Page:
The main story mode is split up into four different episodes, each dealing with people and their experiences with the curse. As players go through each episode, they'll have various encounters with Toshio, the pale boy who does cat screams usually warning people of the curse's presence, and Kayako, the woman who embodies the curse and tries to eliminate her victims with it. While players have no interaction with Toshio, they do interact with Kayako, usually in moments when they need to escape her grasp. Each episode usually has players going through the environments looking for keys and objects that will help them open the next area to get to the next scare point. Along the way, players need to find flashlight batteries, as it seems to be the only way to keep Kayako at bay for most of your journey through each episode. Players can also find special objects through each episode that, when found, open up the fifth level of the game: the infamous haunted house.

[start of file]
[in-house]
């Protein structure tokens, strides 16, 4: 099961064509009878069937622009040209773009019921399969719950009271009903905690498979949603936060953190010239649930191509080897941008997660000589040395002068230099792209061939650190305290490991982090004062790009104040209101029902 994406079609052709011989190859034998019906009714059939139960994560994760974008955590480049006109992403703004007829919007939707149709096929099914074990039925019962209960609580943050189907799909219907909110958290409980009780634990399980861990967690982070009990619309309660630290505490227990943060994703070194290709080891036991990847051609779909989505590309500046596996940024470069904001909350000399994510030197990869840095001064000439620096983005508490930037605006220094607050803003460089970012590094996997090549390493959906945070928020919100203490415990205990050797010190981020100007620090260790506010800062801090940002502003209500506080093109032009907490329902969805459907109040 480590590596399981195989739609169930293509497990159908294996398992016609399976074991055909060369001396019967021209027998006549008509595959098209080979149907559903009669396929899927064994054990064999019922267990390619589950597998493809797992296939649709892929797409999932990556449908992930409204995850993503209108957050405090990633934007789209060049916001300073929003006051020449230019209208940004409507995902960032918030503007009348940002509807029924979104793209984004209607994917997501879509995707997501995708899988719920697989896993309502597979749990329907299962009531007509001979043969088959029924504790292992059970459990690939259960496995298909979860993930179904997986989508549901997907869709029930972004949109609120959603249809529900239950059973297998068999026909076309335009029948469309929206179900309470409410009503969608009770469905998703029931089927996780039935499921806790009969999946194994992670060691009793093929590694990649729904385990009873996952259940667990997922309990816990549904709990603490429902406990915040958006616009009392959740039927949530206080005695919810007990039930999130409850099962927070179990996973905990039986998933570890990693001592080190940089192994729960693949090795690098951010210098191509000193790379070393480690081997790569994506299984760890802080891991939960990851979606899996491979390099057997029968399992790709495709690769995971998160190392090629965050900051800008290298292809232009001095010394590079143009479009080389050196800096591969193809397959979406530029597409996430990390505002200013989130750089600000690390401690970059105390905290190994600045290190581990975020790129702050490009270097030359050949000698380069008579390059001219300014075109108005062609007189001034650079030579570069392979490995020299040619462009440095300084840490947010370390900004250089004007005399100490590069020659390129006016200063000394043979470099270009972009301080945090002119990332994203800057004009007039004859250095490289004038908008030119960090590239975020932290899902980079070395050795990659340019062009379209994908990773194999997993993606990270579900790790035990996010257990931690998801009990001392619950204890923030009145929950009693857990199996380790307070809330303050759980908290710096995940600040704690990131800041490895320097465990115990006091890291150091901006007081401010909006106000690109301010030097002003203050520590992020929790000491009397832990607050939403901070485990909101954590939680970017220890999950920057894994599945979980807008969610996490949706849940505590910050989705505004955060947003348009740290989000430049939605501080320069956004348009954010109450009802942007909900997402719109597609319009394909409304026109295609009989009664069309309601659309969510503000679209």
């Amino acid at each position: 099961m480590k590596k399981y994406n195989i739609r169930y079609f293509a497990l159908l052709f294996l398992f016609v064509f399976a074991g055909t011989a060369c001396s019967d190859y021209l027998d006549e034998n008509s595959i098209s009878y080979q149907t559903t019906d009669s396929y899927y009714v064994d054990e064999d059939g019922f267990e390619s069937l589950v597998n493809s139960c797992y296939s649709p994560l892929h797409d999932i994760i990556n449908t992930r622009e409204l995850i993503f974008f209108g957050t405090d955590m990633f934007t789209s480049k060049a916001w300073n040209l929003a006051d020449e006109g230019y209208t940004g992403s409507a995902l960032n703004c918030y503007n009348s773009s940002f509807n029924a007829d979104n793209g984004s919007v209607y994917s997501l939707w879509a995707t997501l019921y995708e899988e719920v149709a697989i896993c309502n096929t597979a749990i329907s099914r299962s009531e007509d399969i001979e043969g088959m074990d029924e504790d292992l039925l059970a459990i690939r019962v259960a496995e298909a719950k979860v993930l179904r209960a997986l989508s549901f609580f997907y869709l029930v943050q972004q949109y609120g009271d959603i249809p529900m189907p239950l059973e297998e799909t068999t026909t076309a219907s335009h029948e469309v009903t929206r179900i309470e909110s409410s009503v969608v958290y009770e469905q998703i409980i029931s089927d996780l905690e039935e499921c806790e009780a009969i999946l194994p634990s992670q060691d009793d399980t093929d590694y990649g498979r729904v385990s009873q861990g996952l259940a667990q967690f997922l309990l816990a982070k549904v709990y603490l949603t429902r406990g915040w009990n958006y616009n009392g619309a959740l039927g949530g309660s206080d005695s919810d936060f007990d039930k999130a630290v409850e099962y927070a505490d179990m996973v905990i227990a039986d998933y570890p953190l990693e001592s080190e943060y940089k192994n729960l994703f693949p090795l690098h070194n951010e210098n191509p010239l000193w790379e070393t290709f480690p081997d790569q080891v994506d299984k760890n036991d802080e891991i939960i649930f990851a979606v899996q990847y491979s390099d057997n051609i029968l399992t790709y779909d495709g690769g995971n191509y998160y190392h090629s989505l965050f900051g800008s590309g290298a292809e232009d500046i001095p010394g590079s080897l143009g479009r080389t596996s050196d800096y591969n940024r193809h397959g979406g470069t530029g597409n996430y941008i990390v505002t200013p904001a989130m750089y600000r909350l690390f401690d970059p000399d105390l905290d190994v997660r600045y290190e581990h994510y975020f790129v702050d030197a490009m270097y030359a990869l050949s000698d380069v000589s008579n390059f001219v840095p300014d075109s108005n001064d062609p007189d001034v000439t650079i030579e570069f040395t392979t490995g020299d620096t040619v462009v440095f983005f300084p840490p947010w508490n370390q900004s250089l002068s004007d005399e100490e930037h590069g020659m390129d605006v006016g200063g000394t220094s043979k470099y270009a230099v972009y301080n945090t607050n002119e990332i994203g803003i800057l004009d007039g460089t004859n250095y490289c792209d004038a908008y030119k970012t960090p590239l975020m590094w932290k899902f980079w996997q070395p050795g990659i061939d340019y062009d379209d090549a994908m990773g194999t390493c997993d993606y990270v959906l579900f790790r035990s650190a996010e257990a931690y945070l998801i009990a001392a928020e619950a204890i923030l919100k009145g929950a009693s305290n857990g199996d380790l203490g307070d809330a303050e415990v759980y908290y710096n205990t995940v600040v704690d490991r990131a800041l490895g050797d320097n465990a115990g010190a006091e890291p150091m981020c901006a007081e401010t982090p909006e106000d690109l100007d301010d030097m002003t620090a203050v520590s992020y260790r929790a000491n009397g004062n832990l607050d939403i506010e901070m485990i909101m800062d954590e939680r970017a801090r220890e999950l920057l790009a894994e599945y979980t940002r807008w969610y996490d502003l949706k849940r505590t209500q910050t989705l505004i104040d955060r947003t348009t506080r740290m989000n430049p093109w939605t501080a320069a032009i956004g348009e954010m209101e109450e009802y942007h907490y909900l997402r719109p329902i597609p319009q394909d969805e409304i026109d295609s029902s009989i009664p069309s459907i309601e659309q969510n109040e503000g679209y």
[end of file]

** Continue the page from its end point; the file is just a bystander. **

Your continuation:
Ju-On: The Grudge is plagued with several problems that will make players groan with disappointment. For starters, the game is short. The four core episodes make the game last as long as two hours on average. Throw in the bonus episode, should you happen to find all of the extra items in the game, and you have a game that last a maximum of two and a half hours. Most gamers complain about disc-based games getting shorter, but this really pushes that notion to the limit. All of your characters don't seem to grasp the notion of running when you get control of them, as they all seem to walk at a snail's pace. The only time they have a tendency to run is during the scare scenes, and once those are over, they go back to slow, methodical walks in the environment. Finally, there's the multiplayer mode. Labeled as tests of courage, you simply choose any of the unlocked chapters and play through them again without the benefit of saving or obtaining extra items to unlock the secret level. The second player takes control of extra scare moments, such as bugs running around on-screen or screen flashes. Since the player is going through environments that he has already played through, the extra scares do nothing to enhance gameplay or scare the player witless. He already knows some of the major scares that the level has to offer from both Toshio and Kayako.